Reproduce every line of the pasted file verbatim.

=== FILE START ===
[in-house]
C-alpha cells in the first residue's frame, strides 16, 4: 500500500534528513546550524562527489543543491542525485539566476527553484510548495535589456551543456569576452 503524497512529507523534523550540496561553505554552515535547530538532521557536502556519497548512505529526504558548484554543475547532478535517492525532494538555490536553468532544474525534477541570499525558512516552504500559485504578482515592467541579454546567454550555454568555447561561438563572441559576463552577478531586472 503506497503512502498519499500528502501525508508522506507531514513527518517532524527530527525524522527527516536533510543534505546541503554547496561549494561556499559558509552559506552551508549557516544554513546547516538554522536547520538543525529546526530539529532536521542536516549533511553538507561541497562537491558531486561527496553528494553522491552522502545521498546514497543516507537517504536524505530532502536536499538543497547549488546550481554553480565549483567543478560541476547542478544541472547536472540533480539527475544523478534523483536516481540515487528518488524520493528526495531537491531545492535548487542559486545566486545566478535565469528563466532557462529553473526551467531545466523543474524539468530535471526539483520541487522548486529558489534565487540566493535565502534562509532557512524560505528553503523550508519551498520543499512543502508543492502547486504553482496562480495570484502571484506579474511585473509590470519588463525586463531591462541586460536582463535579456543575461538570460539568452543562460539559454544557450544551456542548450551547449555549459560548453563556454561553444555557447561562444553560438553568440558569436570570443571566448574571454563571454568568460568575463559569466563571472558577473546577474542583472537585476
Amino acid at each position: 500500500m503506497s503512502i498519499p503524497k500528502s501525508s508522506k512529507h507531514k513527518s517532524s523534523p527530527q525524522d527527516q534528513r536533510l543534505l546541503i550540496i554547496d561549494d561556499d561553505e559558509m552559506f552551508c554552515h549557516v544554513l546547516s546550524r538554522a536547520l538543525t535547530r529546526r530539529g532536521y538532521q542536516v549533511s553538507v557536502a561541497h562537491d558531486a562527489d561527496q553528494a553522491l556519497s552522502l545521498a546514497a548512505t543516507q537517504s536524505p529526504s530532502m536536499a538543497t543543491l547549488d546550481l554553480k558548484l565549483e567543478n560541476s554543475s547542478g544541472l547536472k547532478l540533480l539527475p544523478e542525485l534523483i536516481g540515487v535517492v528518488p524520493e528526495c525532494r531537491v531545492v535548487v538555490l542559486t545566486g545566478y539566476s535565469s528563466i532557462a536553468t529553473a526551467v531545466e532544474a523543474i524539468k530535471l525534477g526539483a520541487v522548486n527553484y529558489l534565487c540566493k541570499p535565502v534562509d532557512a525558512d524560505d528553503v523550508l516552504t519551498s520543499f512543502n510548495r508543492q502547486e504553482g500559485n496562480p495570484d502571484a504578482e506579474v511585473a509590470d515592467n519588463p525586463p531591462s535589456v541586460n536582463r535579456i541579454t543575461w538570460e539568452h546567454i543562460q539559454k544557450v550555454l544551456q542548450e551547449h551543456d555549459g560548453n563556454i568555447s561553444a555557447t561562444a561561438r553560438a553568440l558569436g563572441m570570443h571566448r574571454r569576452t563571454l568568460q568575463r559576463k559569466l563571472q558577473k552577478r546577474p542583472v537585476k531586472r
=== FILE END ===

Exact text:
[in-house]
C-alpha cells in the first residue's frame, strides 16, 4: 500500500534528513546550524562527489543543491542525485539566476527553484510548495535589456551543456569576452 503524497512529507523534523550540496561553505554552515535547530538532521557536502556519497548512505529526504558548484554543475547532478535517492525532494538555490536553468532544474525534477541570499525558512516552504500559485504578482515592467541579454546567454550555454568555447561561438563572441559576463552577478531586472 503506497503512502498519499500528502501525508508522506507531514513527518517532524527530527525524522527527516536533510543534505546541503554547496561549494561556499559558509552559506552551508549557516544554513546547516538554522536547520538543525529546526530539529532536521542536516549533511553538507561541497562537491558531486561527496553528494553522491552522502545521498546514497543516507537517504536524505530532502536536499538543497547549488546550481554553480565549483567543478560541476547542478544541472547536472540533480539527475544523478534523483536516481540515487528518488524520493528526495531537491531545492535548487542559486545566486545566478535565469528563466532557462529553473526551467531545466523543474524539468530535471526539483520541487522548486529558489534565487540566493535565502534562509532557512524560505528553503523550508519551498520543499512543502508543492502547486504553482496562480495570484502571484506579474511585473509590470519588463525586463531591462541586460536582463535579456543575461538570460539568452543562460539559454544557450544551456542548450551547449555549459560548453563556454561553444555557447561562444553560438553568440558569436570570443571566448574571454563571454568568460568575463559569466563571472558577473546577474542583472537585476
Amino acid at each position: 500500500m503506497s503512502i498519499p503524497k500528502s501525508s508522506k512529507h507531514k513527518s517532524s523534523p527530527q525524522d527527516q534528513r536533510l543534505l546541503i550540496i554547496d561549494d561556499d561553505e559558509m552559506f552551508c554552515h549557516v544554513l546547516s546550524r538554522a536547520l538543525t535547530r529546526r530539529g532536521y538532521q542536516v549533511s553538507v557536502a561541497h562537491d558531486a562527489d561527496q553528494a553522491l556519497s552522502l545521498a546514497a548512505t543516507q537517504s536524505p529526504s530532502m536536499a538543497t543543491l547549488d546550481l554553480k558548484l565549483e567543478n560541476s554543475s547542478g544541472l547536472k547532478l540533480l539527475p544523478e542525485l534523483i536516481g540515487v535517492v528518488p524520493e528526495c525532494r531537491v531545492v535548487v538555490l542559486t545566486g545566478y539566476s535565469s528563466i532557462a536553468t529553473a526551467v531545466e532544474a523543474i524539468k530535471l525534477g526539483a520541487v522548486n527553484y529558489l534565487c540566493k541570499p535565502v534562509d532557512a525558512d524560505d528553503v523550508l516552504t519551498s520543499f512543502n510548495r508543492q502547486e504553482g500559485n496562480p495570484d502571484a504578482e506579474v511585473a509590470d515592467n519588463p525586463p531591462s535589456v541586460n536582463r535579456i541579454t543575461w538570460e539568452h546567454i543562460q539559454k544557450v550555454l544551456q542548450e551547449h551543456d555549459g560548453n563556454i568555447s561553444a555557447t561562444a561561438r553560438a553568440l558569436g563572441m570570443h571566448r574571454r569576452t563571454l568568460q568575463r559576463k559569466l563571472q558577473k552577478r546577474p542583472v537585476k531586472r